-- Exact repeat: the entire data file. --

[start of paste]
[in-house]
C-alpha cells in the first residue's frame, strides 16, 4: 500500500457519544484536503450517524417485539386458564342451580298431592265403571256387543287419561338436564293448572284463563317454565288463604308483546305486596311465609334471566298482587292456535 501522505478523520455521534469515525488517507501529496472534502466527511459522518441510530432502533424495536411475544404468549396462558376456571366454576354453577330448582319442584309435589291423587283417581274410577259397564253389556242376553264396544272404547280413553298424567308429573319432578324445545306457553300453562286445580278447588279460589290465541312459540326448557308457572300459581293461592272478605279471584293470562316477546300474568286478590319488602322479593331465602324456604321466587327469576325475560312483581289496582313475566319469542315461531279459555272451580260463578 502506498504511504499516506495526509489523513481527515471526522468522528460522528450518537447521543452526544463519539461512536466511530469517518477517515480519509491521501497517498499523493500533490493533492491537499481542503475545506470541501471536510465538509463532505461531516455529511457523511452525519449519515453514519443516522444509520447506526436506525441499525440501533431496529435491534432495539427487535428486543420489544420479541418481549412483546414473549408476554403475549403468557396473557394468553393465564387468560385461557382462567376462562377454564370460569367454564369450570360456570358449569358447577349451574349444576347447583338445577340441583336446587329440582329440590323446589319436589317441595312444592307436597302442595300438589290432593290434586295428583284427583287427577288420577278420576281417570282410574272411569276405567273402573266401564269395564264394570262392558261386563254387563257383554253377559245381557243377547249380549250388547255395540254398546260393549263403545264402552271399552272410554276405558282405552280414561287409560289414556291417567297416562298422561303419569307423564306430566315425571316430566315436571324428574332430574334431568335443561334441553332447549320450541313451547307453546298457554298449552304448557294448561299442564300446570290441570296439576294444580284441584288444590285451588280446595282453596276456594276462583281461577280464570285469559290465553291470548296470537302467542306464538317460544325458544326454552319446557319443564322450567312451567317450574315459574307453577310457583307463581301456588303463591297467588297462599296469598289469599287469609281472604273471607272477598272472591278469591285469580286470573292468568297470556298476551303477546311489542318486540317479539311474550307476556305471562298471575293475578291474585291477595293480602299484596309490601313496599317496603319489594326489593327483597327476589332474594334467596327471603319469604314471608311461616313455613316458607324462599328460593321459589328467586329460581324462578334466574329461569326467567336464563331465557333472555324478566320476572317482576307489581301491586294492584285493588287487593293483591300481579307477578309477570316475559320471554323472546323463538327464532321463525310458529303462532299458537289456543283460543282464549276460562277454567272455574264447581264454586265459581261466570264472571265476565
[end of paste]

[in-house]
C-alpha cells in the first residue's frame, strides 16, 4: 500500500457519544484536503450517524417485539386458564342451580298431592265403571256387543287419561338436564293448572284463563317454565288463604308483546305486596311465609334471566298482587292456535 501522505478523520455521534469515525488517507501529496472534502466527511459522518441510530432502533424495536411475544404468549396462558376456571366454576354453577330448582319442584309435589291423587283417581274410577259397564253389556242376553264396544272404547280413553298424567308429573319432578324445545306457553300453562286445580278447588279460589290465541312459540326448557308457572300459581293461592272478605279471584293470562316477546300474568286478590319488602322479593331465602324456604321466587327469576325475560312483581289496582313475566319469542315461531279459555272451580260463578 502506498504511504499516506495526509489523513481527515471526522468522528460522528450518537447521543452526544463519539461512536466511530469517518477517515480519509491521501497517498499523493500533490493533492491537499481542503475545506470541501471536510465538509463532505461531516455529511457523511452525519449519515453514519443516522444509520447506526436506525441499525440501533431496529435491534432495539427487535428486543420489544420479541418481549412483546414473549408476554403475549403468557396473557394468553393465564387468560385461557382462567376462562377454564370460569367454564369450570360456570358449569358447577349451574349444576347447583338445577340441583336446587329440582329440590323446589319436589317441595312444592307436597302442595300438589290432593290434586295428583284427583287427577288420577278420576281417570282410574272411569276405567273402573266401564269395564264394570262392558261386563254387563257383554253377559245381557243377547249380549250388547255395540254398546260393549263403545264402552271399552272410554276405558282405552280414561287409560289414556291417567297416562298422561303419569307423564306430566315425571316430566315436571324428574332430574334431568335443561334441553332447549320450541313451547307453546298457554298449552304448557294448561299442564300446570290441570296439576294444580284441584288444590285451588280446595282453596276456594276462583281461577280464570285469559290465553291470548296470537302467542306464538317460544325458544326454552319446557319443564322450567312451567317450574315459574307453577310457583307463581301456588303463591297467588297462599296469598289469599287469609281472604273471607272477598272472591278469591285469580286470573292468568297470556298476551303477546311489542318486540317479539311474550307476556305471562298471575293475578291474585291477595293480602299484596309490601313496599317496603319489594326489593327483597327476589332474594334467596327471603319469604314471608311461616313455613316458607324462599328460593321459589328467586329460581324462578334466574329461569326467567336464563331465557333472555324478566320476572317482576307489581301491586294492584285493588287487593293483591300481579307477578309477570316475559320471554323472546323463538327464532321463525310458529303462532299458537289456543283460543282464549276460562277454567272455574264447581264454586265459581261466570264472571265476565